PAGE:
"Moreover, it was the Bayerische which, in conjunction with another Company, the Deutsche Petroleum A.-G., had founded the Treuhand which owned all the shares of the Oberschlesische ; and the purchase of the factory by the latter may therefore be regarded, in a sense, as the exercise, modified in accordance with circumstances, of the right of purchase possessed under the contract of March 5th, 1915, by the Bayerische which, by itself, had not the necessary funds at its disposal."

On 24 December 1919, were concluded simultaneously :

(1) the memorandum of association of a new limited liability company (hereinafter called the Treuhand) with a share capital of 300,000 marks, increased the same day to 1,000,000 marks ;

(2) the memorandum of association of a new joint stock company (hereafter called the Oberschlesische) with a share capital of 250,000 marks, increased the same day to no,000,000 marks ;

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(3) a contract between the Reich, the Oberschlesische and the Treuhand, by which the Reich left over to the Oberschlesische the Chorzow factory ; the contract laid down the principles on which the purchase price (Uberlassungspreis) was to be calculated, and added that this price represented, according to the documentary evidence then existing, about 110,000,000 marks, and that on this sum would be reckoned interest at 5 % from December 31st, 1919. The contract continued as follows :

"§ 3.—The purchase price (Kautpreis) and the interest will be liquidated by paying to the Reich the whole of the net profit shown by the balance sheet (of the Oberschlesische).

After adding that larger payments in liquidation of the debt would be permissible at any time, the contract proceeded :

"§ 4.—The Treuhand will assume in place of the Oberschlesische, as sole debtor, in accordance with the provisions laid down above, all the obligations imposed by their contract upon the Oberschlesische in respect of the Reich.

§ 5.—The interest and capital of the purchase price shall be liquidated exclusively by the payment to the Reich of the profits on the shares (of the Oberschlesische)..."

The contract also stipulated that the Oberschlesische should increase its capital to a sum equal to the purchase price of the factory and that as guarantee for the claims of the Reich under this contract, the Treuhand should

"undertake to obtain for the Reich a lien on all existing shares of the Oberschlesische after this increase, with the effect that the Reich will be authorized itself to exercise all rights derived from the possession of the shares and especially the right to vote at general meetings of shareholders".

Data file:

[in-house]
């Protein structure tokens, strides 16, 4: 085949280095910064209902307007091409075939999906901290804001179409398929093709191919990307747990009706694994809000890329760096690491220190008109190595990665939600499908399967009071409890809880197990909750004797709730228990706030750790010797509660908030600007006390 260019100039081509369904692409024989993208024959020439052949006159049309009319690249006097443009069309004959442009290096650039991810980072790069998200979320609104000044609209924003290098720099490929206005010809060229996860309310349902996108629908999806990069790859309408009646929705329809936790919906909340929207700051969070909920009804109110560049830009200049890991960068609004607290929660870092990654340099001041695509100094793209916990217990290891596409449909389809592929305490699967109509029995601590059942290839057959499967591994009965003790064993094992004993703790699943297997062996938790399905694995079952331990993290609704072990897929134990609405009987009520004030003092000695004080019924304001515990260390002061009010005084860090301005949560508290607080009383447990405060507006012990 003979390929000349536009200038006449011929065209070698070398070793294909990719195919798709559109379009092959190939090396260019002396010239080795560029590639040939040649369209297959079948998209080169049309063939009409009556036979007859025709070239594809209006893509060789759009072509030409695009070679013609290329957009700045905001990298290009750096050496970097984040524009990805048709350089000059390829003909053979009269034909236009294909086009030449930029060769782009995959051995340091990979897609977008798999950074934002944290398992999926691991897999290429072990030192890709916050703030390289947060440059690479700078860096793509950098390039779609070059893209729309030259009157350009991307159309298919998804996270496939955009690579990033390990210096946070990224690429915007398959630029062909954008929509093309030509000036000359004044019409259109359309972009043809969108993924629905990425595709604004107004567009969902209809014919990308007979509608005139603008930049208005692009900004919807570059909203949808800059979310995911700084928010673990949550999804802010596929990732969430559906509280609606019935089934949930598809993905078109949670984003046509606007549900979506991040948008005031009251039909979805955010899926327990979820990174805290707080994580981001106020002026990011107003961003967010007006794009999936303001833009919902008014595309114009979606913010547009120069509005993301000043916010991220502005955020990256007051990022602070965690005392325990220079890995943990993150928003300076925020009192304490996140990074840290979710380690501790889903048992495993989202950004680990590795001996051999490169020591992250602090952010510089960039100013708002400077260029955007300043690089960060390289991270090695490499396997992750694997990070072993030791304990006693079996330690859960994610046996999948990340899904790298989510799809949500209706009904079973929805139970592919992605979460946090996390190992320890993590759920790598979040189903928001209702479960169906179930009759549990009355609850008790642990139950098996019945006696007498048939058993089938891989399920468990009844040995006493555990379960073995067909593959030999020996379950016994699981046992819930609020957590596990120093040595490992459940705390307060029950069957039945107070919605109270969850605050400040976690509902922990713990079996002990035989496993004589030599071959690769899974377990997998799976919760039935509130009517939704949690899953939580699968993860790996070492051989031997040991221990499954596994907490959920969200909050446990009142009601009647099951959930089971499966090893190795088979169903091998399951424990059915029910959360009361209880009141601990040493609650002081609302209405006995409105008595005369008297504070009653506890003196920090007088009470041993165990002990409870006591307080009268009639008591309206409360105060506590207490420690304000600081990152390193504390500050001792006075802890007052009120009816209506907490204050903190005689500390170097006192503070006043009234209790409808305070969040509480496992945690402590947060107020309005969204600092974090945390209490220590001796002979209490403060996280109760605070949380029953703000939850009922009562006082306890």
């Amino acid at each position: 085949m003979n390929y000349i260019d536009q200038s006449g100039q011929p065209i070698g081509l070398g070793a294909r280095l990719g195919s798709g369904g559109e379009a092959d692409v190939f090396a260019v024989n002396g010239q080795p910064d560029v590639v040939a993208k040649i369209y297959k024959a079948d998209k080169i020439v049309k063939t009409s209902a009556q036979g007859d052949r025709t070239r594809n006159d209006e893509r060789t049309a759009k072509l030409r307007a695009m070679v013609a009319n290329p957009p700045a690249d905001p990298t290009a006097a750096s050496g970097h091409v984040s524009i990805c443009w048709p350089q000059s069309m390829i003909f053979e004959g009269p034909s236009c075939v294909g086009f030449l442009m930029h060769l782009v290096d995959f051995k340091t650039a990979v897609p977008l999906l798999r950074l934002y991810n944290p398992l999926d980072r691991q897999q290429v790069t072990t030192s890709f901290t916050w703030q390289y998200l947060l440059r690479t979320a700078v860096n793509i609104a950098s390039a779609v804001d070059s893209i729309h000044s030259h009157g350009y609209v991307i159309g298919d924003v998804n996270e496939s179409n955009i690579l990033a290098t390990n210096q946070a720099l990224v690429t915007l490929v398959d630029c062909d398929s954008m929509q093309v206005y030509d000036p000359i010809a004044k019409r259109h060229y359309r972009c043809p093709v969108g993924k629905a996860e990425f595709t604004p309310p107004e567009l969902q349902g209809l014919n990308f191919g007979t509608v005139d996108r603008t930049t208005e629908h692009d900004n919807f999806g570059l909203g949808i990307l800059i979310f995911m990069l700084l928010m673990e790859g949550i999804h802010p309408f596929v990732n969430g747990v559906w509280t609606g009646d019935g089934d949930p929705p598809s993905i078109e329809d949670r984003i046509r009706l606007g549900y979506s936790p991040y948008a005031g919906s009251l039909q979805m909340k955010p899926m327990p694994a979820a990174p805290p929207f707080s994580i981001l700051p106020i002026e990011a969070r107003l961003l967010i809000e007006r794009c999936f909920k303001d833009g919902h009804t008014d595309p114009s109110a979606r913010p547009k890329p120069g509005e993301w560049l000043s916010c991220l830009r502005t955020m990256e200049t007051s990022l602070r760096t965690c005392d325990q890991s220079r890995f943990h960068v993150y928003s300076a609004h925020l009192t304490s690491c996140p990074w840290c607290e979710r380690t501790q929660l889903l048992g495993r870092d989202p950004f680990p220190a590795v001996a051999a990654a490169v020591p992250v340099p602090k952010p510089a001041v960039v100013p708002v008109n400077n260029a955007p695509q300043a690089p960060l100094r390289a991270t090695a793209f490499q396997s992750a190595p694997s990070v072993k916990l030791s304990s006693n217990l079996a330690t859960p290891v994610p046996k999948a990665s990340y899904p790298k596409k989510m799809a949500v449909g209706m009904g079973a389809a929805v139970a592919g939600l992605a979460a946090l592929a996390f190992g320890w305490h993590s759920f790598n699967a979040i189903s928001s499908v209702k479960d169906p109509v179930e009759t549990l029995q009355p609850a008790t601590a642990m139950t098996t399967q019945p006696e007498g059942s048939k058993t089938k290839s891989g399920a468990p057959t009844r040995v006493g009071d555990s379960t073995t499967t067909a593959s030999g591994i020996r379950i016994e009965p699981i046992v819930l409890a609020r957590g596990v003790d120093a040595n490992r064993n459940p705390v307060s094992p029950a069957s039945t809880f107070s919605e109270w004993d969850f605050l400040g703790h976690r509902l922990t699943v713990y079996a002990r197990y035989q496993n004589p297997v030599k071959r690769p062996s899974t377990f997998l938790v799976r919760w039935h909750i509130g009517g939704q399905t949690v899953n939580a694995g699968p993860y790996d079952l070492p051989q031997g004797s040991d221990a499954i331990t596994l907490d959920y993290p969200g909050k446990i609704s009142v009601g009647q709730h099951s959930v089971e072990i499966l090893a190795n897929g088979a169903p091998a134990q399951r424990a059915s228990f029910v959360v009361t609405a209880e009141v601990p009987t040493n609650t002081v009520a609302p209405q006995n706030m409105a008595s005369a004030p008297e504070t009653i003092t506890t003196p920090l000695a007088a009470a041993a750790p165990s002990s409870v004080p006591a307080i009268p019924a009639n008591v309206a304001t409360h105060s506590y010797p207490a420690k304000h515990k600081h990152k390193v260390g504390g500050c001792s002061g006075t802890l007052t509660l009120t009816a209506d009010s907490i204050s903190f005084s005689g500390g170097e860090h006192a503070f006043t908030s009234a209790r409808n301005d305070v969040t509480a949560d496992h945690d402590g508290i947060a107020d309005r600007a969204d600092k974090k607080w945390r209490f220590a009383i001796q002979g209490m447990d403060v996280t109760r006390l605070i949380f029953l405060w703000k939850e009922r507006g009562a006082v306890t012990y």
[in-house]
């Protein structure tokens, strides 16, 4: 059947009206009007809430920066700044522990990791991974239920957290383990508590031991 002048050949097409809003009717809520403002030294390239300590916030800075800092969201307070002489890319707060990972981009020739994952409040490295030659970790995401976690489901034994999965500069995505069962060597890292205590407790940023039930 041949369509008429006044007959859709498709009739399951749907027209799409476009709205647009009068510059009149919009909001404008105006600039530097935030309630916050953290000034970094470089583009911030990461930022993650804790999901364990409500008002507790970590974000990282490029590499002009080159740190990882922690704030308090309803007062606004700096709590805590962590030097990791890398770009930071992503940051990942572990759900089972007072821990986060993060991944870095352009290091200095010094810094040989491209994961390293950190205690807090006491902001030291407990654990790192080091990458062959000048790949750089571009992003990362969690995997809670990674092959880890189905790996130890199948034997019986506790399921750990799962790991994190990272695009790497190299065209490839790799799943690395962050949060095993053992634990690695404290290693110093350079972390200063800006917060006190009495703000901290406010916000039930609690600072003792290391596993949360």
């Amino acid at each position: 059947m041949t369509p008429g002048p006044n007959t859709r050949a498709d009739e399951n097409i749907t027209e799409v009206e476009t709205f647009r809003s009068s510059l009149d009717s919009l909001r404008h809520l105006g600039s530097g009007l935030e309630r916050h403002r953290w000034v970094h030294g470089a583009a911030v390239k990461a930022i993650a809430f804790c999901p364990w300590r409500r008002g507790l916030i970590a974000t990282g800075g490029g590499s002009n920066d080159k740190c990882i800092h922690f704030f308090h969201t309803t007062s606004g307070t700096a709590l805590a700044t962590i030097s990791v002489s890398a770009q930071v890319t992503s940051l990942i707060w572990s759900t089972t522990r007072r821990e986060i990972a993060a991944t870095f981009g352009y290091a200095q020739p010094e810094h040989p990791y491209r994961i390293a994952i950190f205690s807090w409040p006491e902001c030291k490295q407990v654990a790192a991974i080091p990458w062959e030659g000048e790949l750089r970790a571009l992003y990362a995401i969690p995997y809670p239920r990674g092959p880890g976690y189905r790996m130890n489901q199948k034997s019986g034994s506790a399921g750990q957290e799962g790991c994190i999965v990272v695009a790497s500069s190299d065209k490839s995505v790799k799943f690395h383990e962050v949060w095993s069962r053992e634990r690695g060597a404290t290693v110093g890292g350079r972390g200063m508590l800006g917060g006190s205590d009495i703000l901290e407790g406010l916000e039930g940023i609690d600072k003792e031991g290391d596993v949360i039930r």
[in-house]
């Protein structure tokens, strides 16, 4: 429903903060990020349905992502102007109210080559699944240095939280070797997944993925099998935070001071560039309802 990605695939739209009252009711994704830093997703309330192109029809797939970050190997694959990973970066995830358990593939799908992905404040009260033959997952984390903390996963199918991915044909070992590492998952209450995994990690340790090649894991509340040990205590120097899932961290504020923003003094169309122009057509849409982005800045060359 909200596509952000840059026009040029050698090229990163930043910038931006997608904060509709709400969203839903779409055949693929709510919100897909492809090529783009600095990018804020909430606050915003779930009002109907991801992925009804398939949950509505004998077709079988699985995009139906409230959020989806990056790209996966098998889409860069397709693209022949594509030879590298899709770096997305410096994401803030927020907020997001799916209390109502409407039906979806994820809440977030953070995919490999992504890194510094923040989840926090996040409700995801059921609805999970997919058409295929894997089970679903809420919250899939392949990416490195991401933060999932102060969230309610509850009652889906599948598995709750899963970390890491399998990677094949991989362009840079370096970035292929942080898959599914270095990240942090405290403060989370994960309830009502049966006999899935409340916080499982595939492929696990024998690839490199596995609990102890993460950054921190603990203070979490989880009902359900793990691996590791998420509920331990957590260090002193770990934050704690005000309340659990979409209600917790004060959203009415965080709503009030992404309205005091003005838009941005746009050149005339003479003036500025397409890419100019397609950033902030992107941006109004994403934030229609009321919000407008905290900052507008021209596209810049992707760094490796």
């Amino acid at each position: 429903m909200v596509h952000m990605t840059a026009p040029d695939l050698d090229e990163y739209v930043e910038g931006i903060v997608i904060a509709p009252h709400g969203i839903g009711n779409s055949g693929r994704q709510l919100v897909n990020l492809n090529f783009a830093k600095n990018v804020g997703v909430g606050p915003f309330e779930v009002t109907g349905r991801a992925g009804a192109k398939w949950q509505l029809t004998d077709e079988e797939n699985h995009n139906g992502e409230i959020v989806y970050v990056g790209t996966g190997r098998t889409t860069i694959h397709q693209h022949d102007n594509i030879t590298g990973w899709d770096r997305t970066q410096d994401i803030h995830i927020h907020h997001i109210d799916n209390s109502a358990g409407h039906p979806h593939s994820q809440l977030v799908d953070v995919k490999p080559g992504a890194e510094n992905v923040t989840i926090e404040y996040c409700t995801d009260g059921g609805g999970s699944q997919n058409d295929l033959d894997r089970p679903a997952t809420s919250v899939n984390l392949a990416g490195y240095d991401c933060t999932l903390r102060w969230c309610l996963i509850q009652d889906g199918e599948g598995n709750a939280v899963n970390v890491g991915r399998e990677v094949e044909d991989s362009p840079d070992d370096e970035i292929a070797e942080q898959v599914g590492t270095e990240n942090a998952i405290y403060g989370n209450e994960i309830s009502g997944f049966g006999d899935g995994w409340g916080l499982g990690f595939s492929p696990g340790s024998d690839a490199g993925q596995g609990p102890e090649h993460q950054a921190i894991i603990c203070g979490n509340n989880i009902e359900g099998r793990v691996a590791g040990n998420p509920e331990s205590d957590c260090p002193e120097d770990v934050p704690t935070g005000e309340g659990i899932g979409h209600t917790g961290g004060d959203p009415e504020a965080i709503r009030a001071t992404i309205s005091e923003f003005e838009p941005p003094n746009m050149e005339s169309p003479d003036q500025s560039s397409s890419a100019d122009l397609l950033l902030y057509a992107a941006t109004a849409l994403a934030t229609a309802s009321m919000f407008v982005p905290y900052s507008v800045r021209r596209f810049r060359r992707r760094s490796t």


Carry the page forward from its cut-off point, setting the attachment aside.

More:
The Reich agreed, in its capacity as holder (Inhaber) of the shares, to maintain the rights of the Bayerische resulting from previous contracts between the Reich and the Bayerische. The Treuhand might at any time pay the whole or a part of the capital and interest and, if a part of the purchase price were refunded, shares of a nominal value corresponding to the payment would be released from the lien, whereas the reduction of the capital sum by the payment of the profits of the Oberschlesische would liberate no shares from the lien. But—

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the contract proceeded—the Stickstoffwerke (a designation used in the contract to denote the Oberschlesische)

"can only claim the handing over of the shares if and in so far as they may sell shares to a third party with the consent of the Reich. Until such time the shares will remain in possession of the Reich, which will continue to exercise all rights derived from possession of the shares, including the right to vote at general meetings of shareholders."

The contract lays down that any alienation (sale, transfer, pledging, pooling, leasing, or grant of a right to receive dividends, in short, any kind of disposal) of the shares or of a part thereof will only be permitted, even after the expiration of the lien, with the consent of the Reich, and that, as a guarantee of compliance with this obligation, the Reich will retain possession of the shares even after the expiration of the lien.

Finally, there were provisions concerning, the sale of the shares by the Reich, in which case the Treuhand might declare its readiness to acquire (erwerben) the shares at the price which the Reich was prepared to accept, and if the Treuhand made no such declaration, it was to receive 10 % of the surplus remaining after deduction of the capital sum and of the arrears of interest of the price of the factory ; if, on the other hand, the Treuhand wished to dispose of the shares or a part thereof, which it could never do without the consent of the Reich, the Reich was to obtain out of the purchase price the total sum due to it and the arrears of interest plus 85 % of the surplus, the remainder of the surplus going to the Treuhand.

The shares of the Oberschlesische were shares to bearer (Inhaberaktien) ; the Treuhand was never mentioned in the contract as owner of the shares ; it could only obtain them, even after having paid the whole of the debt with all interest, by acquiring (erwerben) them if the Reich were willing to sell them and if it (the Treuhand) availed itself of the right of preemption ; it could decide nothing as to the sale of the shares without the Reich’s consent ; if on the other hand the Reich wished to dispose of them, the Treuhand had only a right of preemption ; it could not exercise the rights of a shareholder, until it had "acquired" the shares under the conditions indicated or by permission (by sufferance) of the